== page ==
Just as with asana, pranayama, and other practices, really understanding the theme is key. In addition to personal experience, teachers work to understand the topic from a broad and deep perspective. But then when it comes to the actual in-class teaching, the teacher must be able to distill information down to its essence.
- While always a key challenge, this can feel particularly tricky with philosophy.
- If it is narrowed down so much that it’s simply a statement such as found in the Yoga Sutras, the teaching is likely to lack the depth, relatability and energy that can make it come alive.
- And yet it isn’t possible to recite lengthy teachings during an asana class.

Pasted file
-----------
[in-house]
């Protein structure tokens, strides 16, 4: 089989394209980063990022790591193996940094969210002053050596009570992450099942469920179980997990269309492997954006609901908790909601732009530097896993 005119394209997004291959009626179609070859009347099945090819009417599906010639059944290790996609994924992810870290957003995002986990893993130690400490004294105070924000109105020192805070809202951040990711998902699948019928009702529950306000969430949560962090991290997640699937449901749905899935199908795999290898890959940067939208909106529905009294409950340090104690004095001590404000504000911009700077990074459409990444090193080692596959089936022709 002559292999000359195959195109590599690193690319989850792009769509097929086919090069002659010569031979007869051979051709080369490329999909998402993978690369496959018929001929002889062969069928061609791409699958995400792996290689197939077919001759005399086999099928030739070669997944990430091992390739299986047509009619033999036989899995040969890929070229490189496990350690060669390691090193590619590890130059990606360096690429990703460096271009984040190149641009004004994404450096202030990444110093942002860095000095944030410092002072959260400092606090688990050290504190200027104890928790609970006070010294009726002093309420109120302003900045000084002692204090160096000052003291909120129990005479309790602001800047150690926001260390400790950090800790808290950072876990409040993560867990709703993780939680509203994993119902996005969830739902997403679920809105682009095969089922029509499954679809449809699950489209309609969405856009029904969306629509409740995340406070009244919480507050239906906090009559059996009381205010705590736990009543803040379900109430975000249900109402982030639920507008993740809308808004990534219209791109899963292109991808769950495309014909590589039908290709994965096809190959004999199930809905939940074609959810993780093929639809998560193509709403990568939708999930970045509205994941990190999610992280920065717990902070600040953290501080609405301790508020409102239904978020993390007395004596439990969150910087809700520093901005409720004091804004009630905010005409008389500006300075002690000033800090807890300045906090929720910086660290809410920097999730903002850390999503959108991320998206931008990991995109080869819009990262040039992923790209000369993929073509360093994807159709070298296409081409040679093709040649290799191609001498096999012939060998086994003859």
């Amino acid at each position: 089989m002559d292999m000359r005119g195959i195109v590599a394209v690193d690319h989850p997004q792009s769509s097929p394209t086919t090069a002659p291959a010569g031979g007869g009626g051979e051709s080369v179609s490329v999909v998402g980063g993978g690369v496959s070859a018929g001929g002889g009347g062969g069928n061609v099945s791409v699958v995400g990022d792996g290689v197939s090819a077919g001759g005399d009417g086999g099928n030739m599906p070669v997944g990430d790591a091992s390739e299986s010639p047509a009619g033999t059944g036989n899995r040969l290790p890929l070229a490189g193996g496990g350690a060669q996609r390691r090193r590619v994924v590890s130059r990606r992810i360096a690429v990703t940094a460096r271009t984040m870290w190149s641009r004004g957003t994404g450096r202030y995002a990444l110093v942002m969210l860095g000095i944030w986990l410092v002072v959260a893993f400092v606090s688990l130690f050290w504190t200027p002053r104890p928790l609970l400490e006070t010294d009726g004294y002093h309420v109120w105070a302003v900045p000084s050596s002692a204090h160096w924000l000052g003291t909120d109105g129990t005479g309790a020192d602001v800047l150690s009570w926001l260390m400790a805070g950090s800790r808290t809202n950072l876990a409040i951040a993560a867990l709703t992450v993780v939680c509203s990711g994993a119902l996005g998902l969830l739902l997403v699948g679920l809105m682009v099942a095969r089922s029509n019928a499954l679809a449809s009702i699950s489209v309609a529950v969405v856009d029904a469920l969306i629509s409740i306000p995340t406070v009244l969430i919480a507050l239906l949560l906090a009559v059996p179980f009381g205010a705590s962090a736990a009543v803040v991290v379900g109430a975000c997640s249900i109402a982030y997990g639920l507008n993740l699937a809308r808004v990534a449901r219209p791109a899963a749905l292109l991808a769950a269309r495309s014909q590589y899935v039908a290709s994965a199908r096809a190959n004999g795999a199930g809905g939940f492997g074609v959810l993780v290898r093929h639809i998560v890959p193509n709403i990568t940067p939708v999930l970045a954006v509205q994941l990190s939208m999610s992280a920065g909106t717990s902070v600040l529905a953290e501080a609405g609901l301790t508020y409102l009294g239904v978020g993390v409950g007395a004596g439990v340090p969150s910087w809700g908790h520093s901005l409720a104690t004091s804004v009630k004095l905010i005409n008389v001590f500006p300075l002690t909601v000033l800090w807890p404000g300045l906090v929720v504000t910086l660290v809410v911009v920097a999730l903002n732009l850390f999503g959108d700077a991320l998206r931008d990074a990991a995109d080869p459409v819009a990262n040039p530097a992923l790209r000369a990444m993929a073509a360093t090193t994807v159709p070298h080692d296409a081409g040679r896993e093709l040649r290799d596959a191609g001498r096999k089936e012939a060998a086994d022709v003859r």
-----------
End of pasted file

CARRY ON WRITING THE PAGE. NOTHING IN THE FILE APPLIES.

What to do? As with teaching asana, preparing and practicing how you deliver your theme will help improve your skill and effectiveness. Here are some considerations:
Teach Related Topics Over Time
By focusing on one topic or related topics over a period of time, it can be easier to focus and limit your teachings in each class to manageable chunks.
- For example, you can choose a philosophical focus for the month, highlighting various aspects of it each class throughout the month.
- Or, you can create a six-week series, for example. Learn more about planning series here.
Use a Teaching Nugget
Another consideration is to introduce a concept during an opening centering or other time in class and then to select a “teaching nugget.”
- By that, we are referring to a quote, phrase or visual that captures the essence of the teaching.
- This nugget can then be sprinkled throughout class to bring forth the energy of the concept or to work with and expand on it throughout class.
From the sample practice under Invite a Personal Connection above, the nugget can simply become a soft: